New Tel Aviv-Jerusalem train stuck in tunnel for hours

Rabbi Josh Yuter, a passenger on the train, told the Jerusalem Post that "there was an electrical problem and they couldn't move any further."

COME ON ride the train: The first locomotive debuts during a test run in mid-January. (photo credit: SYBIL EHRLICH)
COME ON ride the train: The first locomotive debuts during a test run in mid-January.
(photo credit: SYBIL EHRLICH)
The newly-built and functional express train between Tel Aviv Ben Gurion Airport and Jerusalem, along with its 150 passengers, got stuck for a little over an hour in a tunnel Monday afternoon on its way to Jerusalem.
Rabbi Josh Yuter, a passenger on the train, told the Jerusalem Post that "there was an electrical problem and they couldn't move any further."

Yuter was on his way home to Jerusalem from work in Tel Aviv when the train came to a sudden stop. Eventually, they said they'd return us to Ben Gurion," he said. "Everyone was surprisingly calm about everything."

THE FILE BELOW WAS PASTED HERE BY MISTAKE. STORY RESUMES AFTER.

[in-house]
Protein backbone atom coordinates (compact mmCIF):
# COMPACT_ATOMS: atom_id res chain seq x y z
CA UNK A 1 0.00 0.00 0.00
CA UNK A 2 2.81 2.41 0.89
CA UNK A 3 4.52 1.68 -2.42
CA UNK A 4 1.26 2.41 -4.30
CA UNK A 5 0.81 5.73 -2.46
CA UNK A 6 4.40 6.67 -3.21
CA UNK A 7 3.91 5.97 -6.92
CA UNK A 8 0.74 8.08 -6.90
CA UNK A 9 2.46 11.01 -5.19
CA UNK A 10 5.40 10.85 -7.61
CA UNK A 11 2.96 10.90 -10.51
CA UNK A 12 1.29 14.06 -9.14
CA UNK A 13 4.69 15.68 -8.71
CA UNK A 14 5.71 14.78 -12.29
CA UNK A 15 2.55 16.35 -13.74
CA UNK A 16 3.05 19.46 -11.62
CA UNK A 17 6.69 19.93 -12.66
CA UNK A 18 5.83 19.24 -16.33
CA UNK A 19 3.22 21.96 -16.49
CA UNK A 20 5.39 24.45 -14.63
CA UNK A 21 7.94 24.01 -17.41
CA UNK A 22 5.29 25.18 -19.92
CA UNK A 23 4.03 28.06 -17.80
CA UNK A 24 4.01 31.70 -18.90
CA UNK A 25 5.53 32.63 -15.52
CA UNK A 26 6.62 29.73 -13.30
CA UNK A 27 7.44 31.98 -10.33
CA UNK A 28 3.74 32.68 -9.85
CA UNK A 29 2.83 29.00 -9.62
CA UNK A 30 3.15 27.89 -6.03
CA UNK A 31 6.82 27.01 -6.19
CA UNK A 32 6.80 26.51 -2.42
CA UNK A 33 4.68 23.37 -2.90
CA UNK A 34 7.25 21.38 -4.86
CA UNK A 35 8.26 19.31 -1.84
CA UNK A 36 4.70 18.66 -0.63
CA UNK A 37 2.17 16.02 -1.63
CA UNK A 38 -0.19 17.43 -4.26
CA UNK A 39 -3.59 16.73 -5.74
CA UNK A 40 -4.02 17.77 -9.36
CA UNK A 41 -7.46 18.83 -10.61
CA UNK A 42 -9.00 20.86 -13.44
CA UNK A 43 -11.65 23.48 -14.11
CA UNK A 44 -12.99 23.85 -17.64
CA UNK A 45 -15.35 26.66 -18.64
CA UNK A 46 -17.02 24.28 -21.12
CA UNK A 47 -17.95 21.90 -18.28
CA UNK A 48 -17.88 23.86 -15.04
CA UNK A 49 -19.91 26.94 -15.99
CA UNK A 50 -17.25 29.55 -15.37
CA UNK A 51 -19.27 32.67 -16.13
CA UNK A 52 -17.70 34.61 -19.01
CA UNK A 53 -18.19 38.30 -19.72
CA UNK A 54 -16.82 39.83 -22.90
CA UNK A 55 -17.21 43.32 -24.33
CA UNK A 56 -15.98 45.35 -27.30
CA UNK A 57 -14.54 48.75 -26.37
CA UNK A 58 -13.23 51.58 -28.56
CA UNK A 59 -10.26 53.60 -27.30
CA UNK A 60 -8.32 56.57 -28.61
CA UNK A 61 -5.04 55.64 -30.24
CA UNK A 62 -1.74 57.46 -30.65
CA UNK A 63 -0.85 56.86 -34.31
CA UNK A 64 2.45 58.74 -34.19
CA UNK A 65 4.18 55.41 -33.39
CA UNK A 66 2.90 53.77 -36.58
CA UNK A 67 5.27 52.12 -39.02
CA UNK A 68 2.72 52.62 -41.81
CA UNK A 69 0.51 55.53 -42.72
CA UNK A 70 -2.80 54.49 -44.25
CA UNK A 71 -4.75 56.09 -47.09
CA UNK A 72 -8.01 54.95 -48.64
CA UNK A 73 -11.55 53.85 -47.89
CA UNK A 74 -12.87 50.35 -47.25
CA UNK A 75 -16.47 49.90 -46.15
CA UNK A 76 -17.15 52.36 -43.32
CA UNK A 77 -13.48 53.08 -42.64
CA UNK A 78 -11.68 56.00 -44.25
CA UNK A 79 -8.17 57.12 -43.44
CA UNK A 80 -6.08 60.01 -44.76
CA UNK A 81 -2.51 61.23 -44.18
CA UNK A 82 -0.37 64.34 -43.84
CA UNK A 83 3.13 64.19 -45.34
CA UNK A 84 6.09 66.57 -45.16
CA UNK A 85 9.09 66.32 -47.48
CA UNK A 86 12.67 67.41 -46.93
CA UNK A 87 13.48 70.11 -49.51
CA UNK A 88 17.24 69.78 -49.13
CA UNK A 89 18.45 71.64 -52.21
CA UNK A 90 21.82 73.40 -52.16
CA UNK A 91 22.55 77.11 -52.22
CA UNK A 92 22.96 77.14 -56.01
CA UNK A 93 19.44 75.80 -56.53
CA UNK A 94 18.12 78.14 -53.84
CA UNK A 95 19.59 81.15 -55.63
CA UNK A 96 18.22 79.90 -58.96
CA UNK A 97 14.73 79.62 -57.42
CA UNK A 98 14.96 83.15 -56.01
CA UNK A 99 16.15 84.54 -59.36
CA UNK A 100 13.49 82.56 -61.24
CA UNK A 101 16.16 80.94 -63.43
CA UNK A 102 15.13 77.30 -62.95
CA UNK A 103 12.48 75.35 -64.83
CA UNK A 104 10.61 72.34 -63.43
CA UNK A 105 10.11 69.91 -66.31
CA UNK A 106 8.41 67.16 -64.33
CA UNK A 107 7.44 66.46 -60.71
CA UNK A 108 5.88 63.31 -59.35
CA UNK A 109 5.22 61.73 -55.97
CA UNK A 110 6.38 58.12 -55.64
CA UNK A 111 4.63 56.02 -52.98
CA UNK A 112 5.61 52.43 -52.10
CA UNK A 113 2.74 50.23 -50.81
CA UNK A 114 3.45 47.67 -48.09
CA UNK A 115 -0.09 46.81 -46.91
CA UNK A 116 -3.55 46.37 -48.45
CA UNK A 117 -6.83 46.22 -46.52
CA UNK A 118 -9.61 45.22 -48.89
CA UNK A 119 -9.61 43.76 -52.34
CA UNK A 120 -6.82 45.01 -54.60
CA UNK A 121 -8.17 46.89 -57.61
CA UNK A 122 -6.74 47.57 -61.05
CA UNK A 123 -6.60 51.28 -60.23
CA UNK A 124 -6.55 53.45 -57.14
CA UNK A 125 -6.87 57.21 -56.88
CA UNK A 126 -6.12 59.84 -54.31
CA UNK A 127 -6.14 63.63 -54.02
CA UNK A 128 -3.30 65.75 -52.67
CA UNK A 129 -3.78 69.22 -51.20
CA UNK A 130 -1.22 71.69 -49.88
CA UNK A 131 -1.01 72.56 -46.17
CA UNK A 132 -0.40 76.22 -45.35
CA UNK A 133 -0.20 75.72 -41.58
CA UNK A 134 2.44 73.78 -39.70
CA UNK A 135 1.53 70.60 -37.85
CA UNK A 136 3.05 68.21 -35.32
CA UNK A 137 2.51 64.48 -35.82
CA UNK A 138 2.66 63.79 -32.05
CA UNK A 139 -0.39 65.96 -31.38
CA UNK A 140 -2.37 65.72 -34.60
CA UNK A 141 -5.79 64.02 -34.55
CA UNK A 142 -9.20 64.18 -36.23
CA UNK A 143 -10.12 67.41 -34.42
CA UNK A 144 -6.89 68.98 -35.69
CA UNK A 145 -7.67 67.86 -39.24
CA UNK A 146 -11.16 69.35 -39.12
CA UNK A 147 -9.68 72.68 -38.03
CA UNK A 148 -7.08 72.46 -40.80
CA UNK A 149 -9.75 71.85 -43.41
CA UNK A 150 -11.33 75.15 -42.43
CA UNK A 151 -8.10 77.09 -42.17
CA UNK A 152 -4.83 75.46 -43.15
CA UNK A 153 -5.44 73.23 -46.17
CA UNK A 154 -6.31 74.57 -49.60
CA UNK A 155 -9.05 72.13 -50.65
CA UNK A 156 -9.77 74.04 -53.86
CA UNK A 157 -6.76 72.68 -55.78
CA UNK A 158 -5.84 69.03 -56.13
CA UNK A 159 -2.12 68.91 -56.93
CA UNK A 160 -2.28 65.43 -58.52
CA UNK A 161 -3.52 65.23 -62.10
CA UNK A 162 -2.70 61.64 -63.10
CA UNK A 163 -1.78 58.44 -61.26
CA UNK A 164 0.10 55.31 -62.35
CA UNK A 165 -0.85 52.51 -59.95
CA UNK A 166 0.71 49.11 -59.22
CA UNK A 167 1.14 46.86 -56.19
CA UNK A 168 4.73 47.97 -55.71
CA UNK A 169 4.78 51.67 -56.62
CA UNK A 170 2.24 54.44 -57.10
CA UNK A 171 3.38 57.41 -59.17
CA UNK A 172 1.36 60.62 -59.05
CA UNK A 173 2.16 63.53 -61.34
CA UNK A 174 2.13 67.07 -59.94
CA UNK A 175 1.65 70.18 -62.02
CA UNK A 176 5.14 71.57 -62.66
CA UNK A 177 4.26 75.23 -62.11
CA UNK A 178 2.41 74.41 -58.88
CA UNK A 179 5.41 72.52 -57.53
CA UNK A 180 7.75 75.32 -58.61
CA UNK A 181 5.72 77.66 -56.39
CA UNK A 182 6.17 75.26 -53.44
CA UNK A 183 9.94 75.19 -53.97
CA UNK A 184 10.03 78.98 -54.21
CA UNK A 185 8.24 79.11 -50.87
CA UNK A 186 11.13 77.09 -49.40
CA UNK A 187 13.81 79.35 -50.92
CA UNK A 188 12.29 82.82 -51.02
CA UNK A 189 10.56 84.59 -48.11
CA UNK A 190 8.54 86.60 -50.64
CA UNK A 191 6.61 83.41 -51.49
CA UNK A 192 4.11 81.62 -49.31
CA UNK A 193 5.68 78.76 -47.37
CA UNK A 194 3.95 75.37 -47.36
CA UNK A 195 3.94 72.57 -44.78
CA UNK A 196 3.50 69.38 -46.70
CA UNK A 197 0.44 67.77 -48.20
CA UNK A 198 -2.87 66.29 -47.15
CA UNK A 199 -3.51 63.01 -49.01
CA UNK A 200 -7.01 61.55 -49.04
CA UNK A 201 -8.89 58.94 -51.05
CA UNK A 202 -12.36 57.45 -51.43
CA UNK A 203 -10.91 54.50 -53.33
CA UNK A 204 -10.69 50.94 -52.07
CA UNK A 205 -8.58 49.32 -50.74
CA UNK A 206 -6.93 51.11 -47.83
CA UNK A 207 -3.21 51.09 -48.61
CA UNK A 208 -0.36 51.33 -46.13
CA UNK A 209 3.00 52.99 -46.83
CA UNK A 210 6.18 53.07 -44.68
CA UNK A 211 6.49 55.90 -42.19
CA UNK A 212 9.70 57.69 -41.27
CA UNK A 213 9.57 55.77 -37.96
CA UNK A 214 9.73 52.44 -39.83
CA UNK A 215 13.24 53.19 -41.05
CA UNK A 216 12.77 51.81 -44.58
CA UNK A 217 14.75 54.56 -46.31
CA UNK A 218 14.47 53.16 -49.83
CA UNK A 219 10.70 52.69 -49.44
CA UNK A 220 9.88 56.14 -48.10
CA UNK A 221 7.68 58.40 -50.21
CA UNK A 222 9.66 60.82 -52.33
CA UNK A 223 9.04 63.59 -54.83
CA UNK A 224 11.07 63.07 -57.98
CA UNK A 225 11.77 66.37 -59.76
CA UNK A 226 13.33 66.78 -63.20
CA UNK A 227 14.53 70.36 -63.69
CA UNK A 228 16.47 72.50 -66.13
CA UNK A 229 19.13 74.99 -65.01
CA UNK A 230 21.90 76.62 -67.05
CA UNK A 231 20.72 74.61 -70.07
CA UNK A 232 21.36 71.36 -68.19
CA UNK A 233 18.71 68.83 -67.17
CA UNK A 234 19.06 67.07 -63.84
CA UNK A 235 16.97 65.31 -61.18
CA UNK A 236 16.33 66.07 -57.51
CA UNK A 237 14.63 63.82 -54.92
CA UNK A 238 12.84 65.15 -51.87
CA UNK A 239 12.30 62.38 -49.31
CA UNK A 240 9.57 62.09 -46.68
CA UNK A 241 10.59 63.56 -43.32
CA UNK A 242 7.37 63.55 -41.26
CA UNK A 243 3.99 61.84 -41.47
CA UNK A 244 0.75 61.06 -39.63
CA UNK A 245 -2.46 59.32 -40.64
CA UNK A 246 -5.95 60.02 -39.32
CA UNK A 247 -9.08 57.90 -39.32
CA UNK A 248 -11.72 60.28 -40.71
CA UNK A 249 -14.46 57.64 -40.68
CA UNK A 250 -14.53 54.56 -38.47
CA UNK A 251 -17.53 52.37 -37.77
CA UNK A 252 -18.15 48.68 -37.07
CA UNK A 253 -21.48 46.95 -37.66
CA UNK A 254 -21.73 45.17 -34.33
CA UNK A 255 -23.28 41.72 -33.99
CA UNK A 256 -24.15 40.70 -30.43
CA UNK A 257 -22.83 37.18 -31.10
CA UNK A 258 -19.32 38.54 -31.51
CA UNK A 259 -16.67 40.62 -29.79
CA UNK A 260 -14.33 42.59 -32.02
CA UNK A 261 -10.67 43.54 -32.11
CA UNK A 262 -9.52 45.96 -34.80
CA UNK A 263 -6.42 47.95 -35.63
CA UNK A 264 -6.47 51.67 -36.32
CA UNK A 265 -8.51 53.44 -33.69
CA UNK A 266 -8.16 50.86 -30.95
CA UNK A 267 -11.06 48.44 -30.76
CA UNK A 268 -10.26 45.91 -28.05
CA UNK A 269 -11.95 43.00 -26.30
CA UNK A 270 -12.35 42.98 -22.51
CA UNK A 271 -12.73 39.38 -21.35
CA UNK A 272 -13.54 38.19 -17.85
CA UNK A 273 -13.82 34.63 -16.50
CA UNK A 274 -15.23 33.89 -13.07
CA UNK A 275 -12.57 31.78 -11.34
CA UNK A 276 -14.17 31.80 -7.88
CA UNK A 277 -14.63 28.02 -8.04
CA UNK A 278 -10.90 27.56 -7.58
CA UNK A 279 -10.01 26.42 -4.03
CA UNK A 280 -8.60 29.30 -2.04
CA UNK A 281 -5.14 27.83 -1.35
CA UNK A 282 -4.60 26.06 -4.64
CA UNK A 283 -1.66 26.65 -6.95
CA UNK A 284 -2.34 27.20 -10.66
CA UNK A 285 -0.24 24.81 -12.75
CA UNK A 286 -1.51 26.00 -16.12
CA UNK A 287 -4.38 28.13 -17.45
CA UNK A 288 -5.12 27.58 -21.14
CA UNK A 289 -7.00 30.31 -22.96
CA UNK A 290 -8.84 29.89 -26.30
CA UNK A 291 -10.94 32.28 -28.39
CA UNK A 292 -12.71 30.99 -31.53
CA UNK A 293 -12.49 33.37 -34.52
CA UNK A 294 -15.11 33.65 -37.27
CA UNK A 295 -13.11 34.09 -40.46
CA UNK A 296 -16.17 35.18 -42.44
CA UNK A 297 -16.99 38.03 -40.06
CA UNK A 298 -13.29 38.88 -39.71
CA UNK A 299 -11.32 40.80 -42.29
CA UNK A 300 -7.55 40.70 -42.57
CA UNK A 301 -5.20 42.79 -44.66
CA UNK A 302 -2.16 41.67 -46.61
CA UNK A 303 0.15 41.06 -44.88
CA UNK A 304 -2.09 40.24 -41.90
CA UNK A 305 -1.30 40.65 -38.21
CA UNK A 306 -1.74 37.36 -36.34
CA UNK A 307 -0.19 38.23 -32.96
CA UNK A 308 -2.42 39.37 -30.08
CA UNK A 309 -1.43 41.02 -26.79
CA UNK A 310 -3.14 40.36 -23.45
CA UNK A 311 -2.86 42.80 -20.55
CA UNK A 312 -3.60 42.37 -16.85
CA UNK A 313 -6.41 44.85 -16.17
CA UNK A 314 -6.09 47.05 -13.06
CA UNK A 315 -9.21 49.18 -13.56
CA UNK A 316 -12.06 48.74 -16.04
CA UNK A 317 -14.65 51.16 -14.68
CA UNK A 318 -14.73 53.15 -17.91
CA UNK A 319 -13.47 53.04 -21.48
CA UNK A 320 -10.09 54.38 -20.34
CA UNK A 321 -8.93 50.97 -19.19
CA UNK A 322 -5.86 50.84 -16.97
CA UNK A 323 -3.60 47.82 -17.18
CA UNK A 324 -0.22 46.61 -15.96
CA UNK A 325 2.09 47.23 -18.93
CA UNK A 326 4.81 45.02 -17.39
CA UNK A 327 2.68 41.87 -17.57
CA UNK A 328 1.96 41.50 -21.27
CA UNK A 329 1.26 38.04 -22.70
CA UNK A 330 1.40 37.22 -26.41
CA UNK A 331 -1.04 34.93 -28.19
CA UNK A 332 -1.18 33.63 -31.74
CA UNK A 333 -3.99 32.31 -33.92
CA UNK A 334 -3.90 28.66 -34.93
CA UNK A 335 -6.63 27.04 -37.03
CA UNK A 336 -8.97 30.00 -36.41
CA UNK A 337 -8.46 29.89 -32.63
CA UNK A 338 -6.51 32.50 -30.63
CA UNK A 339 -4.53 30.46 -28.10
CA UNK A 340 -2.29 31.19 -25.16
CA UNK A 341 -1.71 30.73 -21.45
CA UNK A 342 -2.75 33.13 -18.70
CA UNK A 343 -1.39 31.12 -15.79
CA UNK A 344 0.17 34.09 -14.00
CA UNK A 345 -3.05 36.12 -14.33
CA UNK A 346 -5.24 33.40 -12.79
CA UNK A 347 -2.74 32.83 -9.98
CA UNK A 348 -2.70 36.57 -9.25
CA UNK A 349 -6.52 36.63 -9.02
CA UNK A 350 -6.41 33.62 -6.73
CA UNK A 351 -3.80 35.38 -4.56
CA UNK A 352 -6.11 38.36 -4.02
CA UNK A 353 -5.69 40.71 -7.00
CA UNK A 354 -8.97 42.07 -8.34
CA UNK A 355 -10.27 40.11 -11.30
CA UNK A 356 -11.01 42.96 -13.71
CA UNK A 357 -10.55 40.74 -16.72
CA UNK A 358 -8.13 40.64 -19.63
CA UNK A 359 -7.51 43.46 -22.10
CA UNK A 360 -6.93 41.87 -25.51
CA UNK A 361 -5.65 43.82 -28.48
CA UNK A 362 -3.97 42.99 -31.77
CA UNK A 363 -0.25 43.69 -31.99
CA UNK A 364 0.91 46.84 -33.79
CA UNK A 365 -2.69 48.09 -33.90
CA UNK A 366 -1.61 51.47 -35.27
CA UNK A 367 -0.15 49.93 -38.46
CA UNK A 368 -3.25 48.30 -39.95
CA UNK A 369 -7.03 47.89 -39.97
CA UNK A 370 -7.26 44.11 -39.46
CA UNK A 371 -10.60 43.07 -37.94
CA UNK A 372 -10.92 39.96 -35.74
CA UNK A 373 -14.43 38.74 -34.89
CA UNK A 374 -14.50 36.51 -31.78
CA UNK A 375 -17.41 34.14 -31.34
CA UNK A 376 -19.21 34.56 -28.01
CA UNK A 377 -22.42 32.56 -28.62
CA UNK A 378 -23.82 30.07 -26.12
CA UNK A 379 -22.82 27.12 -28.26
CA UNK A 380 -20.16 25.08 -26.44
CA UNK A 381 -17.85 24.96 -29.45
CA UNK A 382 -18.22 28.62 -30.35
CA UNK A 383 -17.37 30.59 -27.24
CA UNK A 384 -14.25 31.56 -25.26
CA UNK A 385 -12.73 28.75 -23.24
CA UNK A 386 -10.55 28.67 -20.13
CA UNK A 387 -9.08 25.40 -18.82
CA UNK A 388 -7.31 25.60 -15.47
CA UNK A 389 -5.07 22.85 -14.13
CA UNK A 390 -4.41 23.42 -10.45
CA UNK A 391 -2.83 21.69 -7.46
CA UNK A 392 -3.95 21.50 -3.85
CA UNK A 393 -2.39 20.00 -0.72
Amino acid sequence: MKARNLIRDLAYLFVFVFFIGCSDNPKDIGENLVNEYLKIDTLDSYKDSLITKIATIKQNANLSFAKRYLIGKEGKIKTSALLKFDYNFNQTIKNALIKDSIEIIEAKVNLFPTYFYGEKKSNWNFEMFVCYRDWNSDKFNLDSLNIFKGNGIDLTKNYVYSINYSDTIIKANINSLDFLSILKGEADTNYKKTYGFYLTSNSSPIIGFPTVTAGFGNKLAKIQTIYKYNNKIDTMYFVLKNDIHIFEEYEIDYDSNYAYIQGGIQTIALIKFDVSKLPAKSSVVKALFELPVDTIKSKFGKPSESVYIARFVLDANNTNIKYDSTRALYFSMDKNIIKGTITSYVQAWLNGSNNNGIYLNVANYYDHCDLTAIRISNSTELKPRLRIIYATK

"Everyone has cell phones, so they were all pretty docile," Yuter stated when asked to elaborate. "Normally, there are many families with kids on their way back from travelling, since the train is from the airport, and the kids grow impatient, but it's basically a bunch of adults, remaining calm."
The train returned to Ben Gurion Airport after about an hour and a half of standing in the tunnel.
The Knesset's Economic Committee, lead by MK Eitan Cabel, is planning to meet Wednesday morning for an emergency discussion regarding the repeated failures of the Tel Aviv-Jerusalem train line.
"The project is one of the largest failures of the past few years," Cabel stated. "The professionals will have to give us answers."